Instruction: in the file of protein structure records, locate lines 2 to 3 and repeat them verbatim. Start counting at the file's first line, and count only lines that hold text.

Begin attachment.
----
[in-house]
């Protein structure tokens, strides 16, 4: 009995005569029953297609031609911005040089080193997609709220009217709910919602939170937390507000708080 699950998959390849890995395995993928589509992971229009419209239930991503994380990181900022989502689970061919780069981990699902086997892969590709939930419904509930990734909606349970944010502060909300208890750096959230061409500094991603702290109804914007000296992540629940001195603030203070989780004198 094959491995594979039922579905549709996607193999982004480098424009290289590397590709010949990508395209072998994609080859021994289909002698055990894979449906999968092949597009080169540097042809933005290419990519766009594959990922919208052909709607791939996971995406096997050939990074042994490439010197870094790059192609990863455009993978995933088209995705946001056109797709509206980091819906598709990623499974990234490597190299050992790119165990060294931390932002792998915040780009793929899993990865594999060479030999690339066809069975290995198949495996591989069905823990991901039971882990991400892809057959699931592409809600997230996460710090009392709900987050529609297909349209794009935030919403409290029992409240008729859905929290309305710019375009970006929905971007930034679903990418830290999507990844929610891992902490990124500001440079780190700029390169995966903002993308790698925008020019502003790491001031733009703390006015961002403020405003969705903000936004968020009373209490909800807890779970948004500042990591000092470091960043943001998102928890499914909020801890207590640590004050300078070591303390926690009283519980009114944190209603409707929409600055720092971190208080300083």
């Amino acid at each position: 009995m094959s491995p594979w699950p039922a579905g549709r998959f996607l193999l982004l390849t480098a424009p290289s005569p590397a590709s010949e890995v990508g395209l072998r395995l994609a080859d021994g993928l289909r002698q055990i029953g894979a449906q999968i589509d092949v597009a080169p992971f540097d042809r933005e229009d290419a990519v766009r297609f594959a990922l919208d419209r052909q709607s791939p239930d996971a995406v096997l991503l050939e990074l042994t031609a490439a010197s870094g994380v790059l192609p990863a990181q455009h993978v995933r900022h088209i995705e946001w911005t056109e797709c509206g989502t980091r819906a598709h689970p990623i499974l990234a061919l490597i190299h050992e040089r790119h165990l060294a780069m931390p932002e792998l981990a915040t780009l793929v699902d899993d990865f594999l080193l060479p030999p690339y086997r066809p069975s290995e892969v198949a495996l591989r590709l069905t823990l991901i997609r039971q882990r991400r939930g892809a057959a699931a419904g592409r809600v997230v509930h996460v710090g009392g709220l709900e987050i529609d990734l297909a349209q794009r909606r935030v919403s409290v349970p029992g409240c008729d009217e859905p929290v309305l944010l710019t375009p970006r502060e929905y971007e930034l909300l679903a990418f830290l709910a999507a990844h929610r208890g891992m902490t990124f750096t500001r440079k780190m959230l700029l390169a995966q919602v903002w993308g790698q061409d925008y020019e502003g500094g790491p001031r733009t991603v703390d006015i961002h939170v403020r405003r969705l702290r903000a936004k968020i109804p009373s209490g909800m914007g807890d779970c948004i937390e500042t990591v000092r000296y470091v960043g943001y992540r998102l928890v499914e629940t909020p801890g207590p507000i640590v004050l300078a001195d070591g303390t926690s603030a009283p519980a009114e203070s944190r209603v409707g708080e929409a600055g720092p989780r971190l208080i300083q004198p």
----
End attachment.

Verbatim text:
């Protein structure tokens, strides 16, 4: 009995005569029953297609031609911005040089080193997609709220009217709910919602939170937390507000708080 699950998959390849890995395995993928589509992971229009419209239930991503994380990181900022989502689970061919780069981990699902086997892969590709939930419904509930990734909606349970944010502060909300208890750096959230061409500094991603702290109804914007000296992540629940001195603030203070989780004198 094959491995594979039922579905549709996607193999982004480098424009290289590397590709010949990508395209072998994609080859021994289909002698055990894979449906999968092949597009080169540097042809933005290419990519766009594959990922919208052909709607791939996971995406096997050939990074042994490439010197870094790059192609990863455009993978995933088209995705946001056109797709509206980091819906598709990623499974990234490597190299050992790119165990060294931390932002792998915040780009793929899993990865594999060479030999690339066809069975290995198949495996591989069905823990991901039971882990991400892809057959699931592409809600997230996460710090009392709900987050529609297909349209794009935030919403409290029992409240008729859905929290309305710019375009970006929905971007930034679903990418830290999507990844929610891992902490990124500001440079780190700029390169995966903002993308790698925008020019502003790491001031733009703390006015961002403020405003969705903000936004968020009373209490909800807890779970948004500042990591000092470091960043943001998102928890499914909020801890207590640590004050300078070591303390926690009283519980009114944190209603409707929409600055720092971190208080300083």
């Amino acid at each position: 009995m094959s491995p594979w699950p039922a579905g549709r998959f996607l193999l982004l390849t480098a424009p290289s005569p590397a590709s010949e890995v990508g395209l072998r395995l994609a080859d021994g993928l289909r002698q055990i029953g894979a449906q999968i589509d092949v597009a080169p992971f540097d042809r933005e229009d290419a990519v766009r297609f594959a990922l919208d419209r052909q709607s791939p239930d996971a995406v096997l991503l050939e990074l042994t031609a490439a010197s870094g994380v790059l192609p990863a990181q455009h993978v995933r900022h088209i995705e946001w911005t056109e797709c509206g989502t980091r819906a598709h689970p990623i499974l990234a061919l490597i190299h050992e040089r790119h165990l060294a780069m931390p932002e792998l981990a915040t780009l793929v699902d899993d990865f594999l080193l060479p030999p690339y086997r066809p069975s290995e892969v198949a495996l591989r590709l069905t823990l991901i997609r039971q882990r991400r939930g892809a057959a699931a419904g592409r809600v997230v509930h996460v710090g009392g709220l709900e987050i529609d990734l297909a349209q794009r909606r935030v919403s409290v349970p029992g409240c008729d009217e859905p929290v309305l944010l710019t375009p970006r502060e929905y971007e930034l909300l679903a990418f830290l709910a999507a990844h929610r208890g891992m902490t990124f750096t500001r440079k780190m959230l700029l390169a995966q919602v903002w993308g790698q061409d925008y020019e502003g500094g790491p001031r733009t991603v703390d006015i961002h939170v403020r405003r969705l702290r903000a936004k968020i109804p009373s209490g909800m914007g807890d779970c948004i937390e500042t990591v000092r000296y470091v960043g943001y992540r998102l928890v499914e629940t909020p801890g207590p507000i640590v004050l300078a001195d070591g303390t926690s603030a009283p519980a009114e203070s944190r209603v409707g708080e929409a600055g720092p989780r971190l208080i300083q004198p």